We advise clients on exchange controls, loan documentation, registration of foreign loans, and the granting and enforcement of security in Tanzania.
The Bank of Tanzania (BoT) maintains a supervisory role over banking and finance activities in the country. Foreign lenders are not required to establish a presence in Tanzania in order to lend within the country. Foreign loans must however be registered with the BoT for statistical purposes. Investors wishing to set up financial institutions are required to comply with banking regulations, that provide amongst others, for minimum capital requirements.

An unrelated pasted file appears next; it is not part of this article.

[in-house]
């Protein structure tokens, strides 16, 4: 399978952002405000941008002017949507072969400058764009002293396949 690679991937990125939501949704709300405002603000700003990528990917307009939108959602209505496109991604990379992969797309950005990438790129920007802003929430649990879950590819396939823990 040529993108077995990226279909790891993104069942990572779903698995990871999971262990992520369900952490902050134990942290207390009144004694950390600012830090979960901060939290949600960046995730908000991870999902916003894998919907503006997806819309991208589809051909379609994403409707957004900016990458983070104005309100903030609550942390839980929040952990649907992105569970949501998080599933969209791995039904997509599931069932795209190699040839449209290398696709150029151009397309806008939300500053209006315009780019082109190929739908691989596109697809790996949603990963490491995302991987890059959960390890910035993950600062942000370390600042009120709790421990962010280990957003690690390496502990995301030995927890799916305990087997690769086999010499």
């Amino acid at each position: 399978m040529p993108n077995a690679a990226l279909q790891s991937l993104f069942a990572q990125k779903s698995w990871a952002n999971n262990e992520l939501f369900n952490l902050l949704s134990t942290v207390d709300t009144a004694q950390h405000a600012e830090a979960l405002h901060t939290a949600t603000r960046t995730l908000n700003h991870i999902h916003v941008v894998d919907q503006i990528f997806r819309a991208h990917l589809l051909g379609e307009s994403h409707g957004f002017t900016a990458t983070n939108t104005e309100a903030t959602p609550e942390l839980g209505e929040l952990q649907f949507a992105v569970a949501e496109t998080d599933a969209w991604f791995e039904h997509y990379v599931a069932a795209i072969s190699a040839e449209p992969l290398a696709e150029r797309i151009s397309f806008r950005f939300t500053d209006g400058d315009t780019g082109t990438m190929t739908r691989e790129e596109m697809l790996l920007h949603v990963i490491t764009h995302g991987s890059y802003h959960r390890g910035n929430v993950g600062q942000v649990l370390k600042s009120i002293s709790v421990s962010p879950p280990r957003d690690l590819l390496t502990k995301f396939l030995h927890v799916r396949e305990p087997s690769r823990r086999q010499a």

Security interests that are recognized in Tanzania include mortgages, fixed and floating charges over a company’s assets (including book debts, accounts and shares), assignments over contractual rights, and liens.
The most common form of enforcement of security in Tanzania is for the appointment of a receiver or a receiver manager either under the security documents, or under the legislation such as the Land Act and the Companies Act. A creditor can also apply for a court order requesting the company be put into administration or wound up, where a company fails to pay its debts.
Relevant legislation in Tanzania includes:
- Banking and Financial Institutions Act CAP 342
- Companies Act 2002
- Mortgage Finance (Special Provisions) Act 2008
- Land Act CAP 113
- Finance Leasing Act 2008